Accidents happen. This is an undeniable fact of life—and especially true in the workplace. In fact, nearly five million workers every year experience an occupational injury or illness while on the job. So, as an employer, it’s vital to understand OSHA reporting requirements and compliancy protocol to help protect your business should an incident arise.
How to Conduct OSHA Reporting Requirements
To avoid OSHA penalties for disregarding any OSHA rules and regulations, an employer should become familiar with the following OSHA reporting requirements:
- The OSHA regulation states that within (8) hours after the death of any employee from a work-related incident or the in-patient hospitalization of three or more employees as a result of a work-related incident, you must orally report the fatality/multiple hospitalization by telephone or in person to the Area Office of the Occupational Safety and Health Administration (OSHA), U.S. Department of Labor, that is nearest to the site of the incident.You may also use the OSHA toll-free central telephone number, 1-800-321-OSHA (1-800-321-6742). If you do not directly connect a person from the Area Office you must contact the 800 number.
- In addition to reporting accidents that meet the above parameters, OSHA conducts compliance surveys under the following circumstances:
- Complaint: Anyone has the right to contact OSHA and file a complaint. This could include an employee or anyone from the general public. The scope of the inspection will be limited to the items identified in the complaint.
- Targeted Survey: This is a general inspection with all areas of the facility open for inspection. This is usually prompted after OSHA has identified an increase in accidents for a specific industry based on Bureau of Labor Statistics reporting.
- General Inspection: A type of inspection based on a random selection process.
In addition to properly reporting accidents to OSHA or understanding when a visit from a local OSHA official may arise, it is also crucial that employers know how to avoid any additional reporting citations. These efforts will help reduce additional penalties that could be imposed.
How to Avoid Additional OSHA Violations and Citations
Several steps that can be taken to reduce the exposure to citations that a company may receive include:
- Train a company representative on the safety policies of the company and the steps he/she will take during the inspection.
- Verify the OSHA inspector's credentials. When someone comes to a place of business to conduct an OSHA inspection, ask for credentials to verify the person's name and title, business address and phone number, and legitimate OSHA identification. Call the local OSHA office to verify that the inspector works for the agency.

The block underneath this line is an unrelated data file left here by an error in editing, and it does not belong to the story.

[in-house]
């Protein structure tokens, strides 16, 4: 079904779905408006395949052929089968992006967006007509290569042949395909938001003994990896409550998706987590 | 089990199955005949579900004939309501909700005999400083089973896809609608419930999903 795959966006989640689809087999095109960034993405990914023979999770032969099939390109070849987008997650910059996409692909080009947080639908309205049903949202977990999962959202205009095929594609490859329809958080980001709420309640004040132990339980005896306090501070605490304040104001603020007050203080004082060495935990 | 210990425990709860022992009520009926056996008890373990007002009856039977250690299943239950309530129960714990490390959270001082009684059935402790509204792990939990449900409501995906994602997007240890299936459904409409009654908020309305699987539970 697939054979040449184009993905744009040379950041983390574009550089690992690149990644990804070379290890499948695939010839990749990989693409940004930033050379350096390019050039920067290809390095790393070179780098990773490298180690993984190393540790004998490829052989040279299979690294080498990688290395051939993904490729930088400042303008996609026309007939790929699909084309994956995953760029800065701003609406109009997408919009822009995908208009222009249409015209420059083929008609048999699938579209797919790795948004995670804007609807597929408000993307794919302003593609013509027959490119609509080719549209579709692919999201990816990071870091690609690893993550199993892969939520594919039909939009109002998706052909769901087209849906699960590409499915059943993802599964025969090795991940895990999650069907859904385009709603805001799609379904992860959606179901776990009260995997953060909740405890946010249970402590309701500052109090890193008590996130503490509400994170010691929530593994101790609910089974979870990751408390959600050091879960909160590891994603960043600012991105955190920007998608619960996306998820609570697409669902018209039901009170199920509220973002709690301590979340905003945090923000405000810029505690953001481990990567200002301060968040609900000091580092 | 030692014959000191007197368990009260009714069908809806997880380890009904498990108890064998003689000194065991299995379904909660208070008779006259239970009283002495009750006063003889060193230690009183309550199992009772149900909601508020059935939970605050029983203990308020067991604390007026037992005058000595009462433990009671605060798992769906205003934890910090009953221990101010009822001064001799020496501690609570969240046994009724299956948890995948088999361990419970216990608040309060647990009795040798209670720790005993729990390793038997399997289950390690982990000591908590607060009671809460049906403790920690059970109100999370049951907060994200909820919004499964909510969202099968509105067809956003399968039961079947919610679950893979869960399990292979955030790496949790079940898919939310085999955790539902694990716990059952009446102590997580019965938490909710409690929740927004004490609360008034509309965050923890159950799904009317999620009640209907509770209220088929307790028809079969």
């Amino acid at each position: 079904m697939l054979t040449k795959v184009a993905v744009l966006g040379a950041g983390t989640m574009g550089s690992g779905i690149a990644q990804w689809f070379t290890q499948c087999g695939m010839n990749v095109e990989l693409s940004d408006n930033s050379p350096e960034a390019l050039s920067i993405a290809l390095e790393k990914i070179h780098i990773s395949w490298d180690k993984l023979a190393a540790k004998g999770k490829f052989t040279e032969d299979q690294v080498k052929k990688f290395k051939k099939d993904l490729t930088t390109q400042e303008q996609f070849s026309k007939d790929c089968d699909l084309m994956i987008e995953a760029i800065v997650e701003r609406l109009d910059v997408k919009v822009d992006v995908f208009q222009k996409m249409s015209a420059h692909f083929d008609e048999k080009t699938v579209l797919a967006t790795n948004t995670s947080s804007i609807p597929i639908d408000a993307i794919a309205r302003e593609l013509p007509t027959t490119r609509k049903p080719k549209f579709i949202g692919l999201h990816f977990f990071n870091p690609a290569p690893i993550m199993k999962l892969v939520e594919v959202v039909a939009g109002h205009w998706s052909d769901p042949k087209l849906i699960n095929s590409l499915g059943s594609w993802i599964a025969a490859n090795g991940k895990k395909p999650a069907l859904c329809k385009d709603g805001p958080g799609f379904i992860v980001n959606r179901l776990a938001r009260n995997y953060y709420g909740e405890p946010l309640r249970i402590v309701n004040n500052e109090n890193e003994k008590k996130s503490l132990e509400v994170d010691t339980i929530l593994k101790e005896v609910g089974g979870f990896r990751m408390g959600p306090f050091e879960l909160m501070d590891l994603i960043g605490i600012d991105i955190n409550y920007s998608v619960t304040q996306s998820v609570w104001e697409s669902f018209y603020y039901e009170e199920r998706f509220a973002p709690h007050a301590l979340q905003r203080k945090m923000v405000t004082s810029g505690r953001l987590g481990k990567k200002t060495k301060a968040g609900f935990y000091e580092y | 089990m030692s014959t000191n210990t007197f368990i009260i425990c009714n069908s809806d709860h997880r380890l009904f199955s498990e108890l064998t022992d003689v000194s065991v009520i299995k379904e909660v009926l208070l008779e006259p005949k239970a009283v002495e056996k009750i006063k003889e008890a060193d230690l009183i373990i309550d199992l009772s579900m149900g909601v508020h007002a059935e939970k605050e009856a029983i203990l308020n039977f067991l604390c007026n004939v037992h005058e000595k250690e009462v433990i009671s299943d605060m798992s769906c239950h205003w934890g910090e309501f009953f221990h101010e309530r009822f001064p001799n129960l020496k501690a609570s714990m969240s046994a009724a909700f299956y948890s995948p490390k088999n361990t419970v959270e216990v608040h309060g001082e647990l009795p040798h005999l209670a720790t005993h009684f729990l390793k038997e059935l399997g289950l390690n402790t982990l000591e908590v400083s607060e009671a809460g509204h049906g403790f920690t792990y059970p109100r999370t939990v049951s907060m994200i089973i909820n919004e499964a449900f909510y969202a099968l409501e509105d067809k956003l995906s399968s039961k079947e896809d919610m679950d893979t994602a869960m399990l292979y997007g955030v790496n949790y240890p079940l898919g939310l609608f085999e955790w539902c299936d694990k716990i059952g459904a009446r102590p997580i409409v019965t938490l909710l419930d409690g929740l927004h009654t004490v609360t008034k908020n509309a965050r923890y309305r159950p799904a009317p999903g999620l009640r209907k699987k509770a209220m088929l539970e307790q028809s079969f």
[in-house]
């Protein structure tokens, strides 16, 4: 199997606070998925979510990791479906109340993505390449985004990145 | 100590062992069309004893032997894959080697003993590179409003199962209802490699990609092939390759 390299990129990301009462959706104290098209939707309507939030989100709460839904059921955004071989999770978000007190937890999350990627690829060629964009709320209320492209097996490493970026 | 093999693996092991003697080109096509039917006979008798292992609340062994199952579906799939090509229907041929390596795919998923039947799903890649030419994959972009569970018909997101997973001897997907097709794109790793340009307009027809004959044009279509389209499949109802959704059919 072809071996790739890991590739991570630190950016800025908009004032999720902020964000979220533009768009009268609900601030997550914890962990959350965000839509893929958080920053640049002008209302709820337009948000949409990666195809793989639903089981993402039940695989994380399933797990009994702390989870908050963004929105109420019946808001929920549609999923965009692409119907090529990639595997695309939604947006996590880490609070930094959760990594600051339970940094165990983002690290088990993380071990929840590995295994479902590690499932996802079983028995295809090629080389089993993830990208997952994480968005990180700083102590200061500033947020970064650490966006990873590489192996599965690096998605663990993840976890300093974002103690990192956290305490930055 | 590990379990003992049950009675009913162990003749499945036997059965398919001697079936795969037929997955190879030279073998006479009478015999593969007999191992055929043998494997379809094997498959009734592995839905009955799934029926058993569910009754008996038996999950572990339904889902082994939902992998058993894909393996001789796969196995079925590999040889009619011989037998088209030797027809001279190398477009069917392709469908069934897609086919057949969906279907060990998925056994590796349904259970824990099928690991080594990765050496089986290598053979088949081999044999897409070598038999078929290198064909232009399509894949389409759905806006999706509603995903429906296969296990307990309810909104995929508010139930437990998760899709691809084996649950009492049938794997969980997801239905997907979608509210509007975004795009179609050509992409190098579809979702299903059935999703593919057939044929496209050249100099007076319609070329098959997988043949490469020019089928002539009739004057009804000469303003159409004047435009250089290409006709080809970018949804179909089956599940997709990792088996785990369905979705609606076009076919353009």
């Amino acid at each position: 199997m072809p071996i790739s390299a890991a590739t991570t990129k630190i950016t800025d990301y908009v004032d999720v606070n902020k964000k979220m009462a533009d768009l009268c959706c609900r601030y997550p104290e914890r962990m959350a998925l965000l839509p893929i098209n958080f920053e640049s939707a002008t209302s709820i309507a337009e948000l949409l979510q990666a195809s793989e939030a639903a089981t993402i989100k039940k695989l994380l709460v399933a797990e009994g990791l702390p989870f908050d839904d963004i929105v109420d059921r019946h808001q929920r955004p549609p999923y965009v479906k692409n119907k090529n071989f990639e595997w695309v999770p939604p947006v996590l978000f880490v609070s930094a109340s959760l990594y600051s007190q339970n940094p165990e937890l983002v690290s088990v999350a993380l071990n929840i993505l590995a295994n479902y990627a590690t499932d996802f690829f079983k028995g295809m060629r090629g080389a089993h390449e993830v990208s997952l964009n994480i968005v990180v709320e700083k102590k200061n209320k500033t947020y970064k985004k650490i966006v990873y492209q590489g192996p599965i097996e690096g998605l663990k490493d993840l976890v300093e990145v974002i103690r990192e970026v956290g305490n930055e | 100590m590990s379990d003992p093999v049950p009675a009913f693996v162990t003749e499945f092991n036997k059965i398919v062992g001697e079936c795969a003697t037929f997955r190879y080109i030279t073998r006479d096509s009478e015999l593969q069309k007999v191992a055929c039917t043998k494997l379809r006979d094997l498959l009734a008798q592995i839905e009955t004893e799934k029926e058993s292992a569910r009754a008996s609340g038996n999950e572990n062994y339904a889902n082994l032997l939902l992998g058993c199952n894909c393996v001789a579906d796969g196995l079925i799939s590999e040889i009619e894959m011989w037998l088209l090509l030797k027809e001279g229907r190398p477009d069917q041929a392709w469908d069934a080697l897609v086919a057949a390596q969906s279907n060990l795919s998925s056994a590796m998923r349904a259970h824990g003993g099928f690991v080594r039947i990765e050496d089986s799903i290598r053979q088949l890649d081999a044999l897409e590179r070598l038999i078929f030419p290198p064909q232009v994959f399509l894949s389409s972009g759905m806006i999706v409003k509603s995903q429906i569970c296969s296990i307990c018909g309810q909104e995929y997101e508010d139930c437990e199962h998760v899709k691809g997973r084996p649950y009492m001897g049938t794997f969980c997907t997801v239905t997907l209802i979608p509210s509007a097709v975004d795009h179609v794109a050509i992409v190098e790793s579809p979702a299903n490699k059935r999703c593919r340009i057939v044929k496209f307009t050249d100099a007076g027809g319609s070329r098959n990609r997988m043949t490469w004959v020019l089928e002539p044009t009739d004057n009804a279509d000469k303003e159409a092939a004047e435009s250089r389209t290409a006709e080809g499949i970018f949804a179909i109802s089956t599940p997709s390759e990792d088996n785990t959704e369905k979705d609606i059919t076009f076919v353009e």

- Accompany the inspector. Once it's verified that the inspector is legitimate, more than one company representative should meet with the inspector to ask the compliance officer what is the reason for the visit before answering any questions or accompanying the inspector through the company. Managers or executives of the company should meet the inspector, along with a human resources representative or regulatory manager.
- The inspector should not be left to wander through the company alone; at least one manager should stay with the OSHA inspector at all times.
- Document the inspection process. Keep in mind that the inspector will document everything, and managers and company representatives accompanying the inspector should document as much as possible also. Do the same things the inspector does, such as taking photos and measurements of violations. If the reason for the visit is serious, confusing or concerning, contact the company's legal counsel as soon as possible for advice. Do not immediately refuse the inspector or make demands. Cautiously cooperate with the inspector but take notes and call an attorney if necessary.
- Limit inspector's access to just the problem areas. Accompany the inspector to the area in question only, avoiding walking through multiple areas if possible, to avoid exposing the company to more visual observation than just the reason for the visit.
- Do not argue or agree with the inspector about any alleged violations. Do not volunteer any additional information other than what the inspector asks about.
- If immediate corrective action to eliminate the hazard can be taken, then take it. This shows the company is interested in protecting their employees and may reduce fines associated with violations.
- The OSHA inspector will complete the inspection with a closing conference, which will be followed by official correspondence that may include a citation and penalty. These should be reviewed with legal counsel and safety professionals to determine if the company should comply or fight or appeal the findings
- Stay organized with documentation, legal counsel, and deadlines for compliance. OSHA inspections are serious processes that require compliance and can result in substantial penalties and consequences. They must be managed carefully and responsibly.
At AWANE, it is our goal as a benefits administration services company to help our members avoid and comply with OSHA reporting requirements. To learn more about how AWANE can help your business, contact us at any time you have questions about OSHA reporting requirements, or call the AWANE Loss Control department for assistance at: (774) 336-1836.
Our blog is also filled with valuable educational resources, as is our AICC worker’s compensation coverage program. And don’t forget to stay connected with our Health & Wellness Safety Tips—we’re always adding more tips to help you and your employees create workplace safety.